fermenter heating

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I'm planning on fermenting in my garage this winter. The garage gets down to
about 40F. I've heard of people making a box with a light and a thermostat,
but have not seen any plans or instructions on making them. Can anyone help

Re: fermenter heating
Krash wrote:

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There has been a lot of discussion on this lately on rec.crafts.brewing.  You
might ask
there.  Myself, I would use a homebuilt insulated box (plywood with stryrofoam
board) along with a ceramic reptile heater from a pet store.

Bugeater Brewing Company

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Re: fermenter heating

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I am not sure about other countries in the World, but here in the UK
(I feel sure that other countries are the same) you can buy a "proper"
mains voltage homebrew immersion heater from any HB store.  The one I
use is called an "Electrim 75", is adjustable and keeps the
fermentation temperature constant to within a fraction of a degree.
The cost in the UK was around 18 (around $28) but worth every penny.

If I were fermenting in a very cold place I would probably wrap
insulation round the fermenter as well (bubble wrap??), but normally,
when fermenting in my unheated spare room I just sterilize my heater
along with the fermenter, syphon tube, etc. and dangle it into the
fermenting wort through a hole in the lid.  The cable goes through a
standard rubber bung so it is very simple to make the fermenter


My email address needs "altering" before use

Re: fermenter heating

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I brew in a shed In Aus where in winter It can get down to minus Celsius at
night. I find using a heating mat and wrapping the carboy in a carpet keeps
the temperature with in acceptable limits.

I like the idea of a mains immersion heated as mentioned in another post and
will try and get one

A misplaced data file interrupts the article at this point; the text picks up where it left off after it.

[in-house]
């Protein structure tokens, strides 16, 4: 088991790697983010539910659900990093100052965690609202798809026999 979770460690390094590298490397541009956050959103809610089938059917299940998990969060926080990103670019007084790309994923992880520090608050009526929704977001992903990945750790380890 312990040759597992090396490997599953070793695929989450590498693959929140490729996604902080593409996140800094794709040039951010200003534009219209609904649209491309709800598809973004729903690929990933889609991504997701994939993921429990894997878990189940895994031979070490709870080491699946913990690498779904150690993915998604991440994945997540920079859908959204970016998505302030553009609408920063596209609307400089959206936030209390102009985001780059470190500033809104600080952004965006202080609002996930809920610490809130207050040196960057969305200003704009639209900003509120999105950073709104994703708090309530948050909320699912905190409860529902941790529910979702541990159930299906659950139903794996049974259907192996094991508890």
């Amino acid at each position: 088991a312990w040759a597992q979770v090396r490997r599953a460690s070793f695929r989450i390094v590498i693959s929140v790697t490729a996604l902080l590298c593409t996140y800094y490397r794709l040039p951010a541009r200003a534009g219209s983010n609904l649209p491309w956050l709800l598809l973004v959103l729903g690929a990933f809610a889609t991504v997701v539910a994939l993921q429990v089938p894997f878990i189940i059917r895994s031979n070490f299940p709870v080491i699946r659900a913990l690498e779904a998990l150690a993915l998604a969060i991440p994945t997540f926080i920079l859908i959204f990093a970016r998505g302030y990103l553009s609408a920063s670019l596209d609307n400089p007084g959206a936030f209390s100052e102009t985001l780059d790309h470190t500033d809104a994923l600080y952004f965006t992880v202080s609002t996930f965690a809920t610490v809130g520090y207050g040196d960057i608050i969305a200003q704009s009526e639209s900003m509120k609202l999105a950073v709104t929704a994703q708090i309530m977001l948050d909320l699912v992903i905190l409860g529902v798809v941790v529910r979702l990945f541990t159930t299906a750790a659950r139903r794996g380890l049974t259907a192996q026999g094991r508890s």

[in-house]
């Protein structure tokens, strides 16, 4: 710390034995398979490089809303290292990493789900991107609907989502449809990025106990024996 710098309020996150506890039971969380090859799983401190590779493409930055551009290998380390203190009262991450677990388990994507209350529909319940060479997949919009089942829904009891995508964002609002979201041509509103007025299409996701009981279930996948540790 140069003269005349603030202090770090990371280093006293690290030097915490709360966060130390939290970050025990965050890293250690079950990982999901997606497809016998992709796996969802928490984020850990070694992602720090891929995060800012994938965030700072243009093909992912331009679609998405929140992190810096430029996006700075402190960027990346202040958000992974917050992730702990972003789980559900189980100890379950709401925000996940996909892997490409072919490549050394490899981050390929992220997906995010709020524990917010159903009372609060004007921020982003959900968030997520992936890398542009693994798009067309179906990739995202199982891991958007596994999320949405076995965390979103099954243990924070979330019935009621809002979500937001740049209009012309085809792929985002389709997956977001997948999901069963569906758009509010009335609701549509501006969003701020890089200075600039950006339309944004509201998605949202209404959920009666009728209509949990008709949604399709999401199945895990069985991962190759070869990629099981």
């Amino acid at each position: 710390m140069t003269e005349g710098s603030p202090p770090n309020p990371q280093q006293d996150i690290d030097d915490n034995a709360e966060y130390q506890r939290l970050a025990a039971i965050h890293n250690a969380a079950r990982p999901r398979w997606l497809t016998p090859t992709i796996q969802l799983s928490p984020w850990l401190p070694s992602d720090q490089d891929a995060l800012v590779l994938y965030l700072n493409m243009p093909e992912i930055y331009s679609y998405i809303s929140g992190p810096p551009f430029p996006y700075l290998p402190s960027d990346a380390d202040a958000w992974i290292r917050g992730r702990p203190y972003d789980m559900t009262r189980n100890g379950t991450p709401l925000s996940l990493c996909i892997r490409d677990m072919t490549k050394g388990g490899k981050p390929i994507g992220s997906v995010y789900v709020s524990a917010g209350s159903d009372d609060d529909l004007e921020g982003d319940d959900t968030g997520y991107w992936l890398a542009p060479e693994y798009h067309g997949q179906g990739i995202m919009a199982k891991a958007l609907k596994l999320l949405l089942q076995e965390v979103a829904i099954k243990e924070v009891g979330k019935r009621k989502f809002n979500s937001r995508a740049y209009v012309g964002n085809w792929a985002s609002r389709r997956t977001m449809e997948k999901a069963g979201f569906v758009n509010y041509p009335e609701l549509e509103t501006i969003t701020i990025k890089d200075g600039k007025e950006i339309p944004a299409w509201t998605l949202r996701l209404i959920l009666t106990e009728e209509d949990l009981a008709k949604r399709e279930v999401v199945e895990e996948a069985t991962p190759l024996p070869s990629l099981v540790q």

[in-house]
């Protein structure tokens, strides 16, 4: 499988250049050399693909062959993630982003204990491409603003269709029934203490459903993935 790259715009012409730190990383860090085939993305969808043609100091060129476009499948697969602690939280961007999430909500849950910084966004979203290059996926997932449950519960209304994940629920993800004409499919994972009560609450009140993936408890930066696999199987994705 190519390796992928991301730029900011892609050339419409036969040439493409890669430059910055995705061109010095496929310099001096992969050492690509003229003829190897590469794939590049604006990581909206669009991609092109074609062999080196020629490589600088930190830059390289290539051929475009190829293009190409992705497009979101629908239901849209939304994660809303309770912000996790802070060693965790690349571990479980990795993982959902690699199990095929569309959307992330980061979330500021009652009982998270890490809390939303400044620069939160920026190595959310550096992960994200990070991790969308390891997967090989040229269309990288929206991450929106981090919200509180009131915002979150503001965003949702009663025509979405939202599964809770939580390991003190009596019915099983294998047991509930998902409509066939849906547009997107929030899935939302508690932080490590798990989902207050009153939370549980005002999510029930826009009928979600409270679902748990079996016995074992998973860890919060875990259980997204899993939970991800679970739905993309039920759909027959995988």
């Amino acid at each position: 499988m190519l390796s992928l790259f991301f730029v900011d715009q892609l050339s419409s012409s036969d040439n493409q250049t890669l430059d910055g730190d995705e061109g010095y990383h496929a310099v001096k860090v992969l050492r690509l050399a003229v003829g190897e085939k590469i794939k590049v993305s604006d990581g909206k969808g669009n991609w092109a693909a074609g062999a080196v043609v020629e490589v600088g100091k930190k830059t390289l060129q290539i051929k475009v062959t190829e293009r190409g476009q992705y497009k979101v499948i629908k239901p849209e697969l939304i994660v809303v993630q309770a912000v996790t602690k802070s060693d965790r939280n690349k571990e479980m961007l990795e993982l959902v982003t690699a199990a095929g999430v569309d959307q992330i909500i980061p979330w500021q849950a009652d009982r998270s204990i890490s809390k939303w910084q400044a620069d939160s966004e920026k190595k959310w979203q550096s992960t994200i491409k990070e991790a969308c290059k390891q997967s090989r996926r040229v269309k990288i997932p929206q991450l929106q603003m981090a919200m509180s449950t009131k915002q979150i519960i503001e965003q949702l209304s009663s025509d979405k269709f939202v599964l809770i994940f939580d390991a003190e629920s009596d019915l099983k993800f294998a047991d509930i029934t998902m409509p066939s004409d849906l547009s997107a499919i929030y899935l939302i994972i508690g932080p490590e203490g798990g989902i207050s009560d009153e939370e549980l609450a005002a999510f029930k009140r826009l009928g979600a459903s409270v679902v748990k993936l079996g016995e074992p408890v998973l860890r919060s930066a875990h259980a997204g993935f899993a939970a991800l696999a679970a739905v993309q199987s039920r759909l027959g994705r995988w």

Re: fermenter heating
Why not make lagers in winter with lager yeast at those temps 40 degrees is
perfect for those yeasts
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Re: fermenter heating
Matt_Hendry wrote:
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40F is a little low for _most_ lager yeasts.  The majority of them will
be happier at 45-55F.  I ferment lagers in my garage in the winter by
putting them in a tub of wtaer.  The mass of the water helps to buffer
temp. changes.  Then I put an aquarium heater in the water and hook it
up to a timer so that it comes on a few hours at a time a couple times a
day.  Works great.  It's not elegant, but it's cheap and effective.


Life begins at 60 - 1.060, that is.

Reply to denny_dot_g_dot_conn_at_ci_dot_eugene_dot_or_dot_us

Re: fermenter heating
On Mon, 03 Nov 2003 00:07:01 +0000, Krash wrote:

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I'm still a "newbie" but I think I've heard somewhere that strong light is
bad for beer. You could build the box to block the light while letting the
warmed air circulate around the fermenter, I'd guess.

Karl S.
Lord Atticrat, Duke of Solderwicke, Duc'Taep, and Les Isles Du Theatre

Re: fermenter heating
Hi Krash, Here is a URL don't mind the page, its on reptiles but it has the
basic Idea your looking for..Enjoy the Hobby...

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Re: fermenter heating
I live in Fort Worth Texas, USA and have a problem maintaining tempuratures.
This time of year, one day is 38F and the next is 80F...I cannot brew in the
spring or summer because of high heat in the house.  Any suggestions?

Re: fermenter heating

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I am also in Fort Worth.  I use an old refrigerator for my fermenter
housing.  I put an external thermostat in series with the fridge plug to
regulate to a constant temp.  This let's you dial it to any place you want.
Here is a picture of my setup
I gutted the fridge to make room for a big fermenter, and raised the fridge
so I can syphon from the fermenter directly to the keg w/o disturbing the
fermenter. (Also makes storage for empty cornys)

If you shop around, you should be able to find a fridge for $0-100.  Seems
like everyone has an extra one they don't need.  Or better yet, the defrost
timer dies in them (you don't need that anyway), then they throw them away.
The thermostat runs about $50-60.

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